Callaghan Park trainer Jared Wehlow certainly has some very promising middle-distance horses on his hands in Saturday’s Townsville winner Louis January (2000m BM 65 with 62.5kg) and Townsville Cup runner-up Quality Asset. Both will be now heading up for the Cairns Cup (August 17) and Cairns Amateur Cup (September 10) and the 2100m of those races should be ideal. Jared is quite chuffed about his efforts with the pair particularly Quality Asset. “When I got him (late 2021) he was a Class 1 horse but now a genuine Cups horse”, Wehlow said. In eight starts for the Wehlow stable Quality Asset have won four times and only been out of the prize money once. However, under Mornington trainer Matt Laurie he did run fourth at Flemington in a long-standing feature race the Gibson Carmichael Stakes (1600m). Great acquisition for the Wehlow camp and not surprising that he is a Cups horse. Jared has 24 horses in training and many others on the books. He has just recently moved into two recently constructed stable barns at Callaghan Park.

XXXXXXXXXXXXXXXXXXXXXXXXXXXXXXXXXXXXXXXX

Congratulations to Emerald trainer Raymond Williams on his fine efforts with 11-Y-0 Shigeru Mahogany which won at Keppel Park last Saturday. The Northern Meteor gelding was backing up after second just seven days before at Middlemount so Raymond knows his craft given all the travelling (596km) the old chap (Shigeru Mahogany not Raymond, 46) did that week to get to Keppel Park. Winning with old timers is nothing new to Williams. He trained the speedy old cove Boot Shaker winning quite a few as well as his last start on February 26 this year as a 12-Y-0 at Blackall. Then there is Raymond’s youngster the 8-Y-O Ahwahneechee which has won plentiful races under his control. Managing and racing older horses successfully is quite an art and Raymond Williams has perfected it and deserves to take a bow. In Australia thoroughbreds are ineligible to race immediately they turn 13. I reckon I should get some tips from trainer Williams as I turn 70 on Saturday. Just seems like yesterday when I interviewed him over 30 years ago at Emerald when he was a school boy and granted an apprentice jockeys licence to ride in races. It was big news then for the youngster and now he is creating big news with oldies.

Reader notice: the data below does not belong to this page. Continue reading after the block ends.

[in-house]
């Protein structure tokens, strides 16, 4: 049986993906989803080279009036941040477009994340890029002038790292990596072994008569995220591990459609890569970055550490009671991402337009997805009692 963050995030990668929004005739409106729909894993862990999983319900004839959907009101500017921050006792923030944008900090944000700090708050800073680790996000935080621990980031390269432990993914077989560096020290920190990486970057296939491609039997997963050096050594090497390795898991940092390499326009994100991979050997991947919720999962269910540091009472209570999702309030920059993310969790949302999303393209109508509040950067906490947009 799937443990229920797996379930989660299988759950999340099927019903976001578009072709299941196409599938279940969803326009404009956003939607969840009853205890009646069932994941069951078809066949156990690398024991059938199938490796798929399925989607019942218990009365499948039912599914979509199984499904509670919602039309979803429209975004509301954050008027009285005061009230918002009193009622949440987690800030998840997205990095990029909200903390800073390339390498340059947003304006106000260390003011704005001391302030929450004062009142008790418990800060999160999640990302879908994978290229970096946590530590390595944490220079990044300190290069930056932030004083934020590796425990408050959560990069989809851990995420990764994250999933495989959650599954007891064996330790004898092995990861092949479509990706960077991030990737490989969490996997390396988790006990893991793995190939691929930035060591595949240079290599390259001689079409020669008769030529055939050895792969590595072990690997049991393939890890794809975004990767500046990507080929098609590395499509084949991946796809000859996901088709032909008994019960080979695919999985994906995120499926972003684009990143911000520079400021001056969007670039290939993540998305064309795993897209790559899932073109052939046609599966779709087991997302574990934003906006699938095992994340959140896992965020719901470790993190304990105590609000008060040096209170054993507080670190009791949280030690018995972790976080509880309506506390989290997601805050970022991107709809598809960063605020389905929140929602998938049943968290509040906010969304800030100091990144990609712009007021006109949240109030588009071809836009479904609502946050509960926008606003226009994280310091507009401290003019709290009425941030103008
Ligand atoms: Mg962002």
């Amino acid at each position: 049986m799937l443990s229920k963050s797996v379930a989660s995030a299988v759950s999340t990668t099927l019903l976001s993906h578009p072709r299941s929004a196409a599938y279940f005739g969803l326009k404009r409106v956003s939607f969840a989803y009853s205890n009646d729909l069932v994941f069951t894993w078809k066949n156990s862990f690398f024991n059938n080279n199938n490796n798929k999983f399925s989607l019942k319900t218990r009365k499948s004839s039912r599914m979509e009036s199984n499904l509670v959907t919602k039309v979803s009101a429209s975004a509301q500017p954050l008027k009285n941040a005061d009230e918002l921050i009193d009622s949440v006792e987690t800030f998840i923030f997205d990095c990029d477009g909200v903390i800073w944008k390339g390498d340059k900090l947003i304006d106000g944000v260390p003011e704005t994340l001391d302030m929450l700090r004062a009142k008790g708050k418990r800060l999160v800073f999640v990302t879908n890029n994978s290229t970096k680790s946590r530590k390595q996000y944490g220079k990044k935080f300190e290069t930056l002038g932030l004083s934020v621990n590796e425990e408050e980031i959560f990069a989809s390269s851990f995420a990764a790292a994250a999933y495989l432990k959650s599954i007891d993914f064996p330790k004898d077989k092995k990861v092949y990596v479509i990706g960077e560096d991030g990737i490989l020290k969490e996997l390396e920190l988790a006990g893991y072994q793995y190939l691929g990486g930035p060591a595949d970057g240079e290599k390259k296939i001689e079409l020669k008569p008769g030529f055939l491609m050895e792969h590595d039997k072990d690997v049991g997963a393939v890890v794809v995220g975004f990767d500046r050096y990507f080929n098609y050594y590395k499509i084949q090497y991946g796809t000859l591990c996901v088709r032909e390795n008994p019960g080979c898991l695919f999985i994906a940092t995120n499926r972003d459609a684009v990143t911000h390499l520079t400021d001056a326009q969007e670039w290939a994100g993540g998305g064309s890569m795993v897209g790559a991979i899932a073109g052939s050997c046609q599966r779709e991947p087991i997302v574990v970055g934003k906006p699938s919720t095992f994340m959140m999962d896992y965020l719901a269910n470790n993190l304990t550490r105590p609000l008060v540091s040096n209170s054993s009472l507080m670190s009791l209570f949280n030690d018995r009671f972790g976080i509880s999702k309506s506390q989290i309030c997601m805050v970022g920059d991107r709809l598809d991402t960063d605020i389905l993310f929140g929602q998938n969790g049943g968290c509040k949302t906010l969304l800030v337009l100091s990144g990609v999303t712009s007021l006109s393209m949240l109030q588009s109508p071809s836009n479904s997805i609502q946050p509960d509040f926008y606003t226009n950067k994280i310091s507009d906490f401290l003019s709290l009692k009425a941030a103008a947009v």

XXXXXXXXXXXXXXXXXX

The response to photographs posted on the RJC’s Callaghan Park Facebook and Website page is nothing short of amazing. Followers from all over the globe (true) respond in some form. The immortal Kingston Town has been in the news of late with West Australian racing hierarchy renaming the GR 1 Kingston Town Stakes (1800m) to that of WA champion Northerly. An immortal Kingston Town won 30 of his 41 starts with another seven placings for an Australian record of $1.605.794 million from 1979 to 1982. He won 14 GR 1 races. After retirement “The King” toured Australia and on June 14, 1986 met up with the “King Wally” (Welburn) of Callaghan Park who rode him in an exhibition gallop. I recall Wally once telling me “He was a (censored to “so and so”) to ride that day”. The accompanying picture shows the pair with the late much-loved Clerk of the Course Jack Rutherford. Incidentally, Kingston Town (1976 Bletchingly-Ada Hunter (GM) as a colt ran last of 13 at his first race start in Sydney on March 12, 1979. It may sound like nuts to some but subsequently gelded he became a true champion. That “last” became folklore ever since for trainers if their debutant did likewise assuring worrying owners “don’t worry Kingston Town ran last at his first start”. Incidentally, Kingston Town died relatively young for a thoroughbred at 14 due to a paddock accident. Enjoy the accompanying photograph.

Back to News

Back to Top